Google's Pixel 3 Is Already in Trouble

If you take the latest report from Bloomberg on the Pixel 3 and Pixel 3 XL at face value, Google’s next flagships face a steep uphill battle against the iPhone X and Samsung’s Galaxy S9 and upcoming Galaxy Note 9.

Credit: Tom's Guide

(Image credit: Tom's Guide)

These are the most troubling tidbits:

  • It looks like the Pixel 3 and Pixel 3 XL will continue to be Verizon exclusives, although you’ll still be able to buy them unlocked.
  • Google will stick with a single rear camera on both handsets while putting two lenses on the front. 
  • The Pixel 3 will look similar to the Pixel 2.

Let’s start with the availability aspect of the Pixel 3. As IDC has reported, Google shipped less than 4 million Pixel 2 and Pixel 2 XL units in 2017. That’s better than the Essential Phone (RIP), but it’s nowhere near the 216 million iPhones Apple shipped.

Most U.S. shoppers continue to buy and upgrade their phones directly through their carrier. And, for whatever reason, Google decided to go with Verizon as its only partner for the Pixel 2 launch. By potentially continuing down that same path for the Pixel 3, Google is ostensibly walling off its flagships.

Yes, Google has its own wireless service in Google Project Fi, but most people don’t know about it.

Moving on to the camera, based on our testing the Pixel 2 and Pixel 2 XL have the best cameras on any smartphone. They beat out the Galaxy S9 and iPhone X in a three-way shootout. Google showed that it didn’t need a second rear lens to create portraits with a bokeh effect.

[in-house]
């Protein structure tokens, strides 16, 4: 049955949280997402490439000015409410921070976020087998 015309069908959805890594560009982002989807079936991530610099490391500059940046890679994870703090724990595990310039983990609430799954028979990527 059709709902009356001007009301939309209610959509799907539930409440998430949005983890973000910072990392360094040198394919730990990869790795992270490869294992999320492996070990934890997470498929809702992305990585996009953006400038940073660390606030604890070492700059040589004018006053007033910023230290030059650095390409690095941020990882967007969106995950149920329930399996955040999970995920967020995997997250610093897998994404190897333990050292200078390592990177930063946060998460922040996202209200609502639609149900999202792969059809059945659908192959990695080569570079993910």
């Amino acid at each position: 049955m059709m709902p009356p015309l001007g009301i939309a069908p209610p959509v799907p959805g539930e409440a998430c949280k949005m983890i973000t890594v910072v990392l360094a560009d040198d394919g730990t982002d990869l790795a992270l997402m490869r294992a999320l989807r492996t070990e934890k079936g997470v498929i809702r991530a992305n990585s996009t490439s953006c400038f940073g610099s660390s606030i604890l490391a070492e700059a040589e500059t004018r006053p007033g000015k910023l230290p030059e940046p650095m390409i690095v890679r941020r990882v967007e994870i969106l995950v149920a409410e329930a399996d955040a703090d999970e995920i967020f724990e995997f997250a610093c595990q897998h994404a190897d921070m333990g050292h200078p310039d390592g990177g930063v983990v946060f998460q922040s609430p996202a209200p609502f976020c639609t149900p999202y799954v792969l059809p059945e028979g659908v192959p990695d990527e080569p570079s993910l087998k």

However, having a second telephoto lens has another key benefit, and that’s optical zoom. The iPhone X, iPhone 8 Plus and Galaxy S9+ all sport dual lenses, which enables a true 2x optical zoom. Whether you’re sightseeing, trying to record your kid’s soccer game or covering a press conference like I do, having that second lens really comes in handy.

What will Google do with the second lens for the front camera? It could be used for unlocking the device with your face, similar to Apple’s Face ID, for augmented reality apps or both. That’s nice, but I’d rather have a 2x or higher zoom.

MORE: How the Pixel 3 Can Finally Beat Samsung and Apple

Lastly, Bloomberg’s report says that the Pixel 3 XL will have an edge-to-edge screen and a notch at the top, but that the smaller Pixel 3 will “look similar” to the Pixel 2 and won’t sport the edge-to-edge look or notch. I can live without the notch, but I really hope Google trims the bezels back on the Pixel 3, because the Pixel 2 looked positively dated looking next to the 18:9 display on the Pixel 2 XL.

To be fair, the Pixel 3 and Pixel 3 XL will likely boast many other compelling features that will help it vie for the title of best Android phone and possibly best phone overall. And it will be the first phone to ship with Android P, which brings with it intuitive new gestures and time-saving features like App Slices and App Actions.

But for the Pixel 3 to really break through, it will need broader distribution at a minimum. And having optical zoom and a smaller phone that looks at least as sleek as the Galaxy S9 will also be key.

Mark Spoonauer

Mark Spoonauer is the global editor in chief of Tom's Guide and has covered technology for over 20 years. In addition to overseeing the direction of Tom's Guide, Mark specializes in covering all things mobile, having reviewed dozens of smartphones and other gadgets. He has spoken at key industry events and appears regularly on TV to discuss the latest trends, including Cheddar, Fox Business and other outlets. Mark was previously editor in chief of Laptop Mag, and his work has appeared in Wired, Popular Science and Inc. Follow him on Twitter at @mspoonauer.